I didn’t realize it when I left home after high school graduation. I heaved a huge sigh of relief. The unfamiliar and exhilarating sensation of freedom reverberated through me, and I was reeling. At last!
The spans of time when me, my parents, and my sisters were all together — the ones that I grew to totally take for granted after 17.5 years — would be few and far between.
I had already lived in four states and six cities by the time I was age 8. I remember having my 8th birthday party before we moved to California (storied land of sunshine and swimming pools). We got used to family meetings being called to tell us we were moving. I didn’t mind so much because I had never known any different.
The house we lived in and the school I went to changed each time. There were big trees and deep snow in upstate New York, tank tops and giant bugs in Texas, and people saying “wooter” instead of water in Pennsylvania.
No matter where we were, my parents and two sisters were always there with me. Despite being the perpetual new kid, stared at and trying to make friends, being at home with my family felt familiar. Even if my dad came home late, we waited, unfailingly, to eat the meal my mom cooked as a family.
Until we hit the west coast, I came to expect that we were the only Asian family in our neighborhood and the nearest Chinatown was an hour or more away. My parents still made the trip to sustain their craving for familiar tastes, and we were stuffed into the minivan along with them.
As my mom prepared dinner, I would come bouncing into the kitchen and demand to know what we were having. I hoped for spaghetti or bagel bites so my nose wrinkled at her answer — it was almost always Chinese food. Sometimes mom would wrangle us from homework-doing, piano-practicing, or fighting over the phone to help wrap wontons.
We gathered around the kitchen counter chatting and tucking the pork and shrimp mixture into wrappers. The smooth, cool sheets just begged to be nibbled. We 3 girls were seduced time after time into eating the wrappers raw as my mom sighed, then smiled. We laughed and critiqued each other’s dumplings, insisting we could tell with one look who had wrapped which ones.
Despite the dark, the cold, or the howling wind, our kitchen was warm and bright. The steamy bowl of broth, rich with juicy dumplings to slurp up made winter seem distant. No other wontons come close.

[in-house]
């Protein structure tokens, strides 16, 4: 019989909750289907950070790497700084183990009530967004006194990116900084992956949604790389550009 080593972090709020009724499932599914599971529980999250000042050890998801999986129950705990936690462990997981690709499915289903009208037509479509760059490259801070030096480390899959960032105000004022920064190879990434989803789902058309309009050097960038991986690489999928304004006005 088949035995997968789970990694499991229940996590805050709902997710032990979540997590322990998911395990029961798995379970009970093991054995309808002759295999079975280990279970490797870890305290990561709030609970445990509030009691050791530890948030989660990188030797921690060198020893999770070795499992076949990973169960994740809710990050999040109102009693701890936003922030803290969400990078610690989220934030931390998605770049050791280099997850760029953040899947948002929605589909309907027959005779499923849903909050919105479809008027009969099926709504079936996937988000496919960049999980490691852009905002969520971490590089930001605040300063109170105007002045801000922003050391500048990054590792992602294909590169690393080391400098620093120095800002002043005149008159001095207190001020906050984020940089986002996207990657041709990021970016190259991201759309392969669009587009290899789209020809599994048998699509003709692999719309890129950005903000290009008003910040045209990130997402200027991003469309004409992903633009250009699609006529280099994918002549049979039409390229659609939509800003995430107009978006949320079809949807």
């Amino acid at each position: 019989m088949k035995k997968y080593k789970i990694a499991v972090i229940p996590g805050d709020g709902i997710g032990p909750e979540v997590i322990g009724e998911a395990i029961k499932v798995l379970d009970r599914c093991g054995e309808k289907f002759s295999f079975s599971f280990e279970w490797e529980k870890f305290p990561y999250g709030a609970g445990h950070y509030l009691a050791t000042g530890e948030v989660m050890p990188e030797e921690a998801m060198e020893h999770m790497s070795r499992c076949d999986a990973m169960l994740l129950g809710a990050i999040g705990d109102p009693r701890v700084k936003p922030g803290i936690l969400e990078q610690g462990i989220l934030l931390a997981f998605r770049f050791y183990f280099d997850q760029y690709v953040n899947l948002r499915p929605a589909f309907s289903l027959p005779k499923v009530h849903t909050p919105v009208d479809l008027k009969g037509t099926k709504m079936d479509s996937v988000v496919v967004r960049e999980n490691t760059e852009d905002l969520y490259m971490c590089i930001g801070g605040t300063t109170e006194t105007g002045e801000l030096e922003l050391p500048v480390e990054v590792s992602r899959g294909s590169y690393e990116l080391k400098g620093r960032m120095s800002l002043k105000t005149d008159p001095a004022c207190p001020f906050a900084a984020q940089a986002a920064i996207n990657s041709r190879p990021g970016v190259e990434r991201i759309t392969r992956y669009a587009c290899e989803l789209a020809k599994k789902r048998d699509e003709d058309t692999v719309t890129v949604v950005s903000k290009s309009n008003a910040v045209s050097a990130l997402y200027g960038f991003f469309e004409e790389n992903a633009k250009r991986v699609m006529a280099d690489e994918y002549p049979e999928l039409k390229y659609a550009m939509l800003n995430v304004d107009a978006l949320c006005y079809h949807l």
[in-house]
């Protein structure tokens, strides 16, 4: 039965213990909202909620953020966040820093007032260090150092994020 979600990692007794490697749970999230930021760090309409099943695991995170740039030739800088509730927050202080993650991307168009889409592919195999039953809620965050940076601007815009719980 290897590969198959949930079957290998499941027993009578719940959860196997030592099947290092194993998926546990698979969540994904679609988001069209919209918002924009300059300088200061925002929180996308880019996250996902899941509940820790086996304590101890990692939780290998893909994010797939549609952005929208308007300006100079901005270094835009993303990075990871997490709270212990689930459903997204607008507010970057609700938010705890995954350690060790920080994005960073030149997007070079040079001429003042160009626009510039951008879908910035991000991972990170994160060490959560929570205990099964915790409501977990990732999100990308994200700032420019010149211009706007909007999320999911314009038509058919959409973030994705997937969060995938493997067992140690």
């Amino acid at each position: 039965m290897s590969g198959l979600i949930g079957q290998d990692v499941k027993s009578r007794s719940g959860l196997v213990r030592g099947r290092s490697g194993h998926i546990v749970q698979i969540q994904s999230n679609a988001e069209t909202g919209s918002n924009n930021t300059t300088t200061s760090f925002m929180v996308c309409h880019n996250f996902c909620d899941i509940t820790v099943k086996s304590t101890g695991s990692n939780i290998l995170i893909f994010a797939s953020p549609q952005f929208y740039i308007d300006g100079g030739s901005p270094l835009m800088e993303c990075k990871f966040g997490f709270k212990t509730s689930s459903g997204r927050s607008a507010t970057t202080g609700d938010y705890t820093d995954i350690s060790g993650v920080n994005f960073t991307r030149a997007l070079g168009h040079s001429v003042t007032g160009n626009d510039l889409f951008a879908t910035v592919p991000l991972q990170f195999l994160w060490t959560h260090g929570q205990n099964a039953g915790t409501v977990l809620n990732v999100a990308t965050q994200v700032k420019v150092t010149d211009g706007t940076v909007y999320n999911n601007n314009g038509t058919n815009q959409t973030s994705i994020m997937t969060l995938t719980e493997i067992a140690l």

Now, when I wrap wontons far away from my younger sister on another continent, my older sister at home with her own little girls, and mom and dad on their own, it makes me think about those sessions where we giggled, goofed around, and waited for the rumble of the garage door signaling “Dad’s home!!”
There is something about cooking your mother’s food. I never thought much of it until I was subjected to feeding myself. I called my mom and asked how to make her wontons.
She said “Oh, very eeeeasy!” and “You make once and freeze, and you can have some whenever you like!”
These are her hands…
Of course, mom doesn’t have or use a recipe, so I work from the instructions she rattles off.
Mom: “Get some ground pork, not too lean…”
Me: “How much, mom?”
Mom: “Ah. Oh, I don’t know… 1 pound.”
Me: “Okay, a pound…”
Mom: “And shrimp. More shrimp is better! I have a secret way. Sherry [Mom's friend] begged me to show her how I make this because it’s so good. More crunchy!”
Mom pours directly from the sauce bottles and adds aromatics to the bowl, gauging the right amount just by looking. Predictably, my first attempt is good but I am miffed because it just doesn’t taste as good as mom’s! It took quite a few iterations to nail down the right amounts of the various ingredients, but here it is (including the secret to crunchy shrimp).
Place the ground pork in a large bowl (look for pork with some good flecks of fat in it), and add the rest of the ingredients. It doesn’t really matter what order.
Here, I’ve added the seasonings and wet ingredients — egg, salt & pepper, a little bit of sugar, soy sauce, sesame oil, and shaoxing wine (a distinctive aromatic Chinese cooking wine, definitely worth tracking down). If you can’t find shaoxing wine, sherry will do.
In goes a healthy dose of fresh ginger, green onions, cilantro, and garlic. Mmm, smells divine already.
When adding the cornstarch, sprinkle it over evenly so there are no clumps.
Then, have at it. Stir the ingredients together so they are thoroughly blended. A combination of stirring in a spiral and folding work pretty well. Do not over-mix.
The filling should be moist and rather sticky. Cover and let marinate in the fridge for 1 hour while you finish up. Your patience will be rewarded.
And now… the secret to crunchy shrimp. Maybe the word crunchy isn’t quite right. The flesh has a certain juicy snap to it when you bite in. I tried making the wontons without preparing the shrimp this way, and the difference was astounding! Night and day. No wonder my mom’s friends beg to know her secret!
Put the cold peeled and deveined whole shrimp in a colander and pat dry with paper towels. Sprinkle over a generous amount of coarse kosher salt.
Working quickly (before the salt dissolves), massage the shrimp all over with the salt, like you are giving them an invigorating salt scrub spa treatment. They will get slimy and a little foamy…
Rinse well in very cold water until the water runs clear. Dry thoroughly with paper towels (the shrimp will look white and a little scraggly), chop, then set aside, refrigerated.
This is a good time to slice up your green onions and ginger for garnishing the soup. Trust me, it makes a big difference! This is how much I make for Baelson and I.